Tell it to SunStar: Yellow vests

MY FRIEND Gerard from Bordeaux is a supporter of the Yellow Vests but he thinks they should have stopped their protest marches a long time ago. When national symbols inside the Arc de Triomphe were destroyed, it was evident that destroyers, anarchists and extremists had infiltrated the movement.

Last Dec. 22, the sixth Saturday of protest, some groups even flashed the Hitler arm and manifested their racist mindset. They attacked police and tipped over an ambulance. Dec. 29 was also not violence-free. The veritable Gilets Jaunes distance themselves from those who ruin their justified actions.

Gerard says president and government have understood the claims of the protesters and are ready to sit down with their speakers at the negotiating table. But will they bring up their farthest reaching claim: Macron demission? Indeed several wise citizens feel that the problems are systemic. But nobody can imagine a new constitution without an all-powerful president. Now they claim RIC: Referendum-Initiative Citoyenne. But what is the question? Macron demission? And then?

The French are active in a multitude of national and local movements, at least 10 of which are serious democratic and well distinguished political parties organized down to community chapters. The newest of them is the Gilet Jaune Party. What is nearer at hand than to give power to a parliament--but unlike the present rubber stamp Assemblee Nationale--a proportionally representative one, where parties exhaustively debate policies and the resulting laws are a compromise between right and left positions.

I depicted to Gerard the vision of a French Federation with a national parliament in Paris and 12 state parliaments in what is now the regions. Bordeaux is the capital of the region of Aquitaine. The city would become the seat of an elected state parliament. The local parliamentarians know the natural givens of the state and the sorrows of the people. Of course they would do their best to bring progress to their state knowing that in case of failure they would get to feel the ire of the ever irascible French.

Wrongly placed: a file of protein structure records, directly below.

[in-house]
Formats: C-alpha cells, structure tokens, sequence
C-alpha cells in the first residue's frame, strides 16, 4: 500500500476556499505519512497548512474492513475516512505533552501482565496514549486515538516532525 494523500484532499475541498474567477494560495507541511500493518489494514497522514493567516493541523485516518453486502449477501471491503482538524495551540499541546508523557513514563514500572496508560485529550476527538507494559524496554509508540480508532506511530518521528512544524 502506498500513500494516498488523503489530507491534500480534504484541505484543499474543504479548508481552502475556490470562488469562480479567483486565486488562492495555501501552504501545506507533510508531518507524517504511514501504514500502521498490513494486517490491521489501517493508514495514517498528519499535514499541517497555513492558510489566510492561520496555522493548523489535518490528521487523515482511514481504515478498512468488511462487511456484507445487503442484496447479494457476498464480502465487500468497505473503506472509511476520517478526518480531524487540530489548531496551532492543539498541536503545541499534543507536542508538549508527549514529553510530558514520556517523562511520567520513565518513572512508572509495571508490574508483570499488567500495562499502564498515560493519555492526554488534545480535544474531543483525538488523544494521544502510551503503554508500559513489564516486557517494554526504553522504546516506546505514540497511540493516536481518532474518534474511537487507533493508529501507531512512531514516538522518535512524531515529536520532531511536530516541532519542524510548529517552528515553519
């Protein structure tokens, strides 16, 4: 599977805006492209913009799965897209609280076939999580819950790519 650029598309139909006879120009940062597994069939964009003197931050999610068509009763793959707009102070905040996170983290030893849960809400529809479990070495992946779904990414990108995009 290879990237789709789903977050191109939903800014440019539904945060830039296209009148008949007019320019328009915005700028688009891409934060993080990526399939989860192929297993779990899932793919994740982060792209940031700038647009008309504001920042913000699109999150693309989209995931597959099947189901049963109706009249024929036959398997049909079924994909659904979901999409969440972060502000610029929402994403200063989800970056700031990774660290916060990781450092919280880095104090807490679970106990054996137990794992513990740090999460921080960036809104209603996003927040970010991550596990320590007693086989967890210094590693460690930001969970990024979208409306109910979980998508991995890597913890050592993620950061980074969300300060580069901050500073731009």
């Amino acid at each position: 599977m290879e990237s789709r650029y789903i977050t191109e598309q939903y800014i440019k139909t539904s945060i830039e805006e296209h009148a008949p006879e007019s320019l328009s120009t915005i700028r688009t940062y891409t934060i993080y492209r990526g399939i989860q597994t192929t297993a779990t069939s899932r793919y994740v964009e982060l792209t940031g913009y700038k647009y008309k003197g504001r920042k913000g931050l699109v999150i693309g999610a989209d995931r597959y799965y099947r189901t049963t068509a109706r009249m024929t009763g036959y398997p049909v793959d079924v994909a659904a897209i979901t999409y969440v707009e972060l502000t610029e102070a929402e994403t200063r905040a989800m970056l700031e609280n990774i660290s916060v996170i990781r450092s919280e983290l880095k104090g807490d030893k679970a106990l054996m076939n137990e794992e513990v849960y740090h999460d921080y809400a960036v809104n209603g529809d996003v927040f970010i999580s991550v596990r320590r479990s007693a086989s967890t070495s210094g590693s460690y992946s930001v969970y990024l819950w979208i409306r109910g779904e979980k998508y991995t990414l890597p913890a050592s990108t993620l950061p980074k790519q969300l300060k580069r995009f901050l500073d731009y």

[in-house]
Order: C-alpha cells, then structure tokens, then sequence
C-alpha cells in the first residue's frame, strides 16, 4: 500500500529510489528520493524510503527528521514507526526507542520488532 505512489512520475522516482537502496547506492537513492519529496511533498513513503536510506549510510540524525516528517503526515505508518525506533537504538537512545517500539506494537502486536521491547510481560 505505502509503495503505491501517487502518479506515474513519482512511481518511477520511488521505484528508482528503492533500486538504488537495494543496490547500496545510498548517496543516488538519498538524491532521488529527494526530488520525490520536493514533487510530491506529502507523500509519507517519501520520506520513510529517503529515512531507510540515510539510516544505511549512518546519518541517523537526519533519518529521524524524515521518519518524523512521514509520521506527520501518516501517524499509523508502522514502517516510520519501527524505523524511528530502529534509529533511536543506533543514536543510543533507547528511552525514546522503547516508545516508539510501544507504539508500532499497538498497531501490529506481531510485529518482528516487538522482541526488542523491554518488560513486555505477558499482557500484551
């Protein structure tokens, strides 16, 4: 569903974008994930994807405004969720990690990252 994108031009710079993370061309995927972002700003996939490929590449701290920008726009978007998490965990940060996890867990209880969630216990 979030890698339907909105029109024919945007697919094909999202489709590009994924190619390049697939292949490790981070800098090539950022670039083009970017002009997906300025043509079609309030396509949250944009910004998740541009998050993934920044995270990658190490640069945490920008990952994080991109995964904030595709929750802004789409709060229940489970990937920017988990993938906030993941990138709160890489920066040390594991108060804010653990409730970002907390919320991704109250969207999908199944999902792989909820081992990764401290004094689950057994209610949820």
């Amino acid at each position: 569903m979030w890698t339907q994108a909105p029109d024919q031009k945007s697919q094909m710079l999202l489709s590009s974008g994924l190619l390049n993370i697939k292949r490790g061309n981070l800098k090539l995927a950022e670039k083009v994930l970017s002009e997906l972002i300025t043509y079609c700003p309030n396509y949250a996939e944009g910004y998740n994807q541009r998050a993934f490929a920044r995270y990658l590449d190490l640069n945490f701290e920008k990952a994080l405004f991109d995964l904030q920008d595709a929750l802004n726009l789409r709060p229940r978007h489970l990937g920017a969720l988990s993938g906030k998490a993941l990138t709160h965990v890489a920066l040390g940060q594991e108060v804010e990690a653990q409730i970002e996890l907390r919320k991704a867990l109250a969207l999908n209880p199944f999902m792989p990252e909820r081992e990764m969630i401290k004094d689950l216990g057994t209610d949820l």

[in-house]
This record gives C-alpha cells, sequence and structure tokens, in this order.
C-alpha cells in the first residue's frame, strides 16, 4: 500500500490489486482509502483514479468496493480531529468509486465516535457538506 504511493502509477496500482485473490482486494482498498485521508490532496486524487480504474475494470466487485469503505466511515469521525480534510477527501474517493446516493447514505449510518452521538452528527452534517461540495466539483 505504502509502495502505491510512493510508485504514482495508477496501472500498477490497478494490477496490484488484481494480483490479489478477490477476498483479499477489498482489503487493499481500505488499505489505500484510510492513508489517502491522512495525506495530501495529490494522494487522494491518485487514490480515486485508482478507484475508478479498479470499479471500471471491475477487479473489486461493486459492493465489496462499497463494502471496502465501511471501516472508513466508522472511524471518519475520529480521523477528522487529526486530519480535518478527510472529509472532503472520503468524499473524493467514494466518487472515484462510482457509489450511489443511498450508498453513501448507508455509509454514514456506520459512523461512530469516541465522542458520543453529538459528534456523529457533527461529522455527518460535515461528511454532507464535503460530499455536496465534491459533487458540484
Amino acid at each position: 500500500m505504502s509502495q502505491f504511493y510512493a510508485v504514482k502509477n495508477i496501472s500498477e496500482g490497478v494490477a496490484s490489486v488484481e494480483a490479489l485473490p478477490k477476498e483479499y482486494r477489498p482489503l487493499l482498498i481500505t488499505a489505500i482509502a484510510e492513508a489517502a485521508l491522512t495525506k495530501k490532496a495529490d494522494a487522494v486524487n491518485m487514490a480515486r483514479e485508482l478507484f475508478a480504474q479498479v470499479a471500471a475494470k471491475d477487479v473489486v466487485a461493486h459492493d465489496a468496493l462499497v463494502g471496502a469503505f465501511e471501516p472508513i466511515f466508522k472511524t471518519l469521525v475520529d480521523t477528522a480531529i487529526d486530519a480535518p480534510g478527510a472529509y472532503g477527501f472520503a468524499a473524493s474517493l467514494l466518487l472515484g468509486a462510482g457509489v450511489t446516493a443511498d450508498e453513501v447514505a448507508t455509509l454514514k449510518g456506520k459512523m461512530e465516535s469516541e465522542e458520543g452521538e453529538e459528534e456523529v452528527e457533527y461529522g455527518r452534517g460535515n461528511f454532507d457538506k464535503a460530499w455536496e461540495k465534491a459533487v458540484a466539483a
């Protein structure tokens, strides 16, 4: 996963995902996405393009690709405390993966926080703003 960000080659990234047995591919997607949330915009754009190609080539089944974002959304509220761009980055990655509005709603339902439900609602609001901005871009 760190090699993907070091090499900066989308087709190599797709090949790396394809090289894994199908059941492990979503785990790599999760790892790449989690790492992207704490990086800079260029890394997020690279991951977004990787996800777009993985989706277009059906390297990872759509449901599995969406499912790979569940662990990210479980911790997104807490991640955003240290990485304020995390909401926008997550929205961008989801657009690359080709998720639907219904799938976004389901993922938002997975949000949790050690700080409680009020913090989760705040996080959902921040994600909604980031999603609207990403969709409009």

We discussed the topic of desertification. Aquitaine is overly rural. There was once a balance between food producing farms and small market towns. But young people are reluctant to till the land. They desert the countryside. Fallow farms turn into bush land, then wild forest. Already deer and wild pigs are abundant, attracting lynx, wolfs and bears from the nearby Pyrenees. (European Law forbids hunting those predators.) It is the protectionists’ dream, but the ruin of economy.

Gerard sees the future less bleak: investors would buy big tracts of land and rationalize farm production. City dwellers would build their second residence in the countryside creating jobs and income. Agri-tourism can be a source of income for those who remain at home.

Gerard criticizes his compatriots who want all and at once. A minimum salary earner should get over the month with his 1188 euros if he and his family live modest lives. Gerard thinks that the countryside dwellers have plenty opportunities to save money by planting legumes, producing vine and fruit and bartering with neighbors in the traditional way. Hunting is allowed but legally limited.--Erich Wannemacher


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